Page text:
"The F-35 already has 38,000 employees," Gates said. "That will go to 64,000 in FY '10 and 82,000 in FY '11 if we don't drain money away from it."

"To continue to procure additional F-22s would be to waste valuable resources that should be more usefully employed to provide our troops with the weapons that they actually do need," Obama wrote in July 13 letters to Sens. McCain and Carl Levin, D-Mich., urging them to remove the funding.

Debate over other elements of the broad defense bill will continue throughout the week on the Senate floor.

Full House and Senate Committee Have Voted for F-22s

The president's veto threat paid off.

In late June, a White House statement said "the President's senior advisors would recommend a veto" if the bill sent to the president's desk contained F-22 money.

That statement said the White House "has serious concerns with a number of provisions that could constrain the ability of the Armed Forces to carry out their missions, that depart from Secretary Gates' decisions reflected in the President's Fiscal Year 2010 Budget which carefully balanced fiscal constraints, program performance, strategic needs and capabilities, or that raise other issues."

"I think the President has outlined projects, as well as the Secretary of Defense, that he believes are not necessary spending," White House press secretary Robert Gibbs said June 25.

A total of 187 of the F-22 jets are already under contract but Gates has said it isn't logical to order more.

"That is all that we need to buy, that is all we can afford to buy and that is all we should buy," Levin agreed today on the Senate floor.

But other lawmakers who ultimately lost the debate felt otherwise.

"The Air Force has repeatedly warned that stopping this program at 187 aircraft would place our nation at 'higher risk', and that is not a risk I am willing to accept," Lieberman said in a statement when a Senate committee approved the measure. "Continued production of the F-22A will guarantee that we have balanced combat air forces in the future to support the transition between the F-22A and F-35 Joint Strike Fighter programs."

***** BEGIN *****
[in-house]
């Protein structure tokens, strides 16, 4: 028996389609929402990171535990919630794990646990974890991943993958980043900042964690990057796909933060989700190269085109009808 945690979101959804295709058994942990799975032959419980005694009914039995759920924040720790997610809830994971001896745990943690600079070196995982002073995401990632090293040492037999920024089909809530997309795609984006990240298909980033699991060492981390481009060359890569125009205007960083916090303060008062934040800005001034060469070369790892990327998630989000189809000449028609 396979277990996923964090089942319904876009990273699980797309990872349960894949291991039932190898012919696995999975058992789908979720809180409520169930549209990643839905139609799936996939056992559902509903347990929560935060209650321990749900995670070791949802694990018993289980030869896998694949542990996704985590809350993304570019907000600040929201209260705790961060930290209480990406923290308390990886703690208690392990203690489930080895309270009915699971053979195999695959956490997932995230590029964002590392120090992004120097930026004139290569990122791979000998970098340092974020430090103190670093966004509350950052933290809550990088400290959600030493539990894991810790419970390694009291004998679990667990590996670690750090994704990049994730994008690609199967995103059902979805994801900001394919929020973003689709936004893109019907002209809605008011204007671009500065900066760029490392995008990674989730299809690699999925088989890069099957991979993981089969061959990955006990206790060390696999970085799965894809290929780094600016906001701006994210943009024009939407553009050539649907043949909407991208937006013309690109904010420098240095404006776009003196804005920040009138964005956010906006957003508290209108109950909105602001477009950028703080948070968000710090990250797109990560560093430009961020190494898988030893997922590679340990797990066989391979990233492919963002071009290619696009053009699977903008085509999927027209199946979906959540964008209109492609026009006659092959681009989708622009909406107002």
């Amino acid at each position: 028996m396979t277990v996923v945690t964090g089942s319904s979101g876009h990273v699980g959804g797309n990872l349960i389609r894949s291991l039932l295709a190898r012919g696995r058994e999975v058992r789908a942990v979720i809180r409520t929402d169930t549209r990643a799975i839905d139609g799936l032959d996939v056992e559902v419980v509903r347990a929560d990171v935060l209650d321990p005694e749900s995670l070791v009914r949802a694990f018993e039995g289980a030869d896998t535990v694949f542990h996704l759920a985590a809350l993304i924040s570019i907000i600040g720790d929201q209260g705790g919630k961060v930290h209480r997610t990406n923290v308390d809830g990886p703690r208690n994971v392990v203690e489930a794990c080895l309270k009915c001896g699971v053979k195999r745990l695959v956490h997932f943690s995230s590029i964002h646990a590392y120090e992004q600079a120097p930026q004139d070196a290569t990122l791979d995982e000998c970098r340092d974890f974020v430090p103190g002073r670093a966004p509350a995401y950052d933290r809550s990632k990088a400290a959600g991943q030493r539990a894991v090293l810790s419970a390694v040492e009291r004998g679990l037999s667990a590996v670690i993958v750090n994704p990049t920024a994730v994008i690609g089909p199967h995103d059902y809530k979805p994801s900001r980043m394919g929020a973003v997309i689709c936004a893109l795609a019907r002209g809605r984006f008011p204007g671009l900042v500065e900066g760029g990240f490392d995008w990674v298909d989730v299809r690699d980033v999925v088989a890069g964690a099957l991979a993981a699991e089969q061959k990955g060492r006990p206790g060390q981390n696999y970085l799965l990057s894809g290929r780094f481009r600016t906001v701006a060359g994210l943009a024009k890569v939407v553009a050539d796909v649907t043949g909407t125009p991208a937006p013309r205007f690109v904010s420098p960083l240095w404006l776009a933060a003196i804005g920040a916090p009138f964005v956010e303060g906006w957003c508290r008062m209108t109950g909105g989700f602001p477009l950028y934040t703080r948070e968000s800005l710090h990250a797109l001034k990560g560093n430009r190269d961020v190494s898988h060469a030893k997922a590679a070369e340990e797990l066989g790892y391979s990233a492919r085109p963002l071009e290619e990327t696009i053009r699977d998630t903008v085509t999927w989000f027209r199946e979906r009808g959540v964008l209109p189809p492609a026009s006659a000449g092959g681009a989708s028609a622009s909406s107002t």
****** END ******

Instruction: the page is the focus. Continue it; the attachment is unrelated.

"It is regrettable that the administration needs to issue a veto threat for funding intended to meet a real national security requirement that has been consistently confirmed by our uniformed military leaders," Chambliss said June 25.

On June 25, the House passed its $680 billion version of the defense authorization bill with an F-22 provision included. Unlike the Senate version, the House version calls for the government to buy additional parts for the F-22, but doesn't specify how many aircraft should be purchased.

On June 26, the Senate Armed Services Committee approved the bill, sending it to the full Senate after voting in favor of more F-22s.

Some lawmakers have also said F-22s could help protect the nation from seaborne cruise missiles and Somali pirates. Gates said last week that fending off pirates is "a job we know is better done by three Navy SEALs."

Back in April, Gates announced plans to cut programs from the Defense Department that no longer made sense, including the plan to eliminate the F-22 fighter program as expected.

His proposed changes needed to be approved by Congress before taking effect.

"We stand at a crossroads," Gates said last week. "We simply cannot risk continuing down the same path -- where our spending and program priorities are increasingly divorced from the very real threats of today and the growing ones of tomorrow."

ABC News' Jake Tapper and Devin Dwyer contributed to this report.